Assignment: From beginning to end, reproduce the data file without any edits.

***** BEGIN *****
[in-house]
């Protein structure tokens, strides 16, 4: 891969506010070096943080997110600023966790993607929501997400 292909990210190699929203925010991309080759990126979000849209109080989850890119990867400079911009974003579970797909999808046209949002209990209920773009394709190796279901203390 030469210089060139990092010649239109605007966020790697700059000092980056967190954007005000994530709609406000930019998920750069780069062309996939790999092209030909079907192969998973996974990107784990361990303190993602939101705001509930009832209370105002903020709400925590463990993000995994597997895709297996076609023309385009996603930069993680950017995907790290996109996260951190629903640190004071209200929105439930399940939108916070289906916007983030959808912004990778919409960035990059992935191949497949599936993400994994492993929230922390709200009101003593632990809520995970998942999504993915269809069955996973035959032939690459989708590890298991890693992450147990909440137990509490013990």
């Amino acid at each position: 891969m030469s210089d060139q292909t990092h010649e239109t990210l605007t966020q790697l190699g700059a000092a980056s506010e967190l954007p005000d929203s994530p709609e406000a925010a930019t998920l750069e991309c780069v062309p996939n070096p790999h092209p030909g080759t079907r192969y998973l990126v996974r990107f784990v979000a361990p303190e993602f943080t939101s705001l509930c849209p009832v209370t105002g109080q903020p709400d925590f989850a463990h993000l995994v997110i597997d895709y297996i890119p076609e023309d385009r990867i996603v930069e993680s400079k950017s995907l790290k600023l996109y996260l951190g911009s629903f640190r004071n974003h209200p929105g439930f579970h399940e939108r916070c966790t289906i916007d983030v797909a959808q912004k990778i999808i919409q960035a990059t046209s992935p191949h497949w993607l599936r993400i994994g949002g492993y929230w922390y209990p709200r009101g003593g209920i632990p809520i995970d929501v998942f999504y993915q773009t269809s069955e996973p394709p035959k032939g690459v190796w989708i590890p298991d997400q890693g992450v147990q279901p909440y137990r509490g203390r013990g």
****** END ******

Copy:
[in-house]
């Protein structure tokens, strides 16, 4: 891969506010070096943080997110600023966790993607929501997400 292909990210190699929203925010991309080759990126979000849209109080989850890119990867400079911009974003579970797909999808046209949002209990209920773009394709190796279901203390 030469210089060139990092010649239109605007966020790697700059000092980056967190954007005000994530709609406000930019998920750069780069062309996939790999092209030909079907192969998973996974990107784990361990303190993602939101705001509930009832209370105002903020709400925590463990993000995994597997895709297996076609023309385009996603930069993680950017995907790290996109996260951190629903640190004071209200929105439930399940939108916070289906916007983030959808912004990778919409960035990059992935191949497949599936993400994994492993929230922390709200009101003593632990809520995970998942999504993915269809069955996973035959032939690459989708590890298991890693992450147990909440137990509490013990």
């Amino acid at each position: 891969m030469s210089d060139q292909t990092h010649e239109t990210l605007t966020q790697l190699g700059a000092a980056s506010e967190l954007p005000d929203s994530p709609e406000a925010a930019t998920l750069e991309c780069v062309p996939n070096p790999h092209p030909g080759t079907r192969y998973l990126v996974r990107f784990v979000a361990p303190e993602f943080t939101s705001l509930c849209p009832v209370t105002g109080q903020p709400d925590f989850a463990h993000l995994v997110i597997d895709y297996i890119p076609e023309d385009r990867i996603v930069e993680s400079k950017s995907l790290k600023l996109y996260l951190g911009s629903f640190r004071n974003h209200p929105g439930f579970h399940e939108r916070c966790t289906i916007d983030v797909a959808q912004k990778i999808i919409q960035a990059t046209s992935p191949h497949w993607l599936r993400i994994g949002g492993y929230w922390y209990p709200r009101g003593g209920i632990p809520i995970d929501v998942f999504y993915q773009t269809s069955e996973p394709p035959k032939g690459v190796w989708i590890p298991d997400q890693g992450v147990q279901p909440y137990r509490g203390r013990g």